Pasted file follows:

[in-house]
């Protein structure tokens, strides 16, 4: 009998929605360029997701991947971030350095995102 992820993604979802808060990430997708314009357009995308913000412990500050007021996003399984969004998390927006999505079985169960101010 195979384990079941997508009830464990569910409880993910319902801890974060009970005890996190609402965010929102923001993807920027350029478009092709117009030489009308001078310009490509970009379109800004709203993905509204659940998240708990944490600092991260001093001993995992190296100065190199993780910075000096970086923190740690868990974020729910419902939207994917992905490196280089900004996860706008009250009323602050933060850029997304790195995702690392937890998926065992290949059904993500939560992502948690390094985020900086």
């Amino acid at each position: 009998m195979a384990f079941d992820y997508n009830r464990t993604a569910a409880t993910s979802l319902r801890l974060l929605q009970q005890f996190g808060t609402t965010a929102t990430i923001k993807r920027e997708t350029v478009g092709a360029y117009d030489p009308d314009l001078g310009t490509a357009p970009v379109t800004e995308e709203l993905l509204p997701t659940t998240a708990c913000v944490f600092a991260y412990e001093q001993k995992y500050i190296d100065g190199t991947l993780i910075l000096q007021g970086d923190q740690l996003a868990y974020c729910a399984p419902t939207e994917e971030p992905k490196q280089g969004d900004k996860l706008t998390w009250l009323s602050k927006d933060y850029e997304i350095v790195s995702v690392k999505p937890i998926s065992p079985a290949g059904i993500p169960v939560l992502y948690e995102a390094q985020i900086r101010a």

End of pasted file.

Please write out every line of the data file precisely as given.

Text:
[in-house]
């Protein structure tokens, strides 16, 4: 009998929605360029997701991947971030350095995102 992820993604979802808060990430997708314009357009995308913000412990500050007021996003399984969004998390927006999505079985169960101010 195979384990079941997508009830464990569910409880993910319902801890974060009970005890996190609402965010929102923001993807920027350029478009092709117009030489009308001078310009490509970009379109800004709203993905509204659940998240708990944490600092991260001093001993995992190296100065190199993780910075000096970086923190740690868990974020729910419902939207994917992905490196280089900004996860706008009250009323602050933060850029997304790195995702690392937890998926065992290949059904993500939560992502948690390094985020900086």
């Amino acid at each position: 009998m195979a384990f079941d992820y997508n009830r464990t993604a569910a409880t993910s979802l319902r801890l974060l929605q009970q005890f996190g808060t609402t965010a929102t990430i923001k993807r920027e997708t350029v478009g092709a360029y117009d030489p009308d314009l001078g310009t490509a357009p970009v379109t800004e995308e709203l993905l509204p997701t659940t998240a708990c913000v944490f600092a991260y412990e001093q001993k995992y500050i190296d100065g190199t991947l993780i910075l000096q007021g970086d923190q740690l996003a868990y974020c729910a399984p419902t939207e994917e971030p992905k490196q280089g969004d900004k996860l706008t998390w009250l009323s602050k927006d933060y850029e997304i350095v790195s995702v690392k999505p937890i998926s065992p079985a290949g059904i993500p169960v939560l992502y948690e995102a390094q985020i900086r101010a």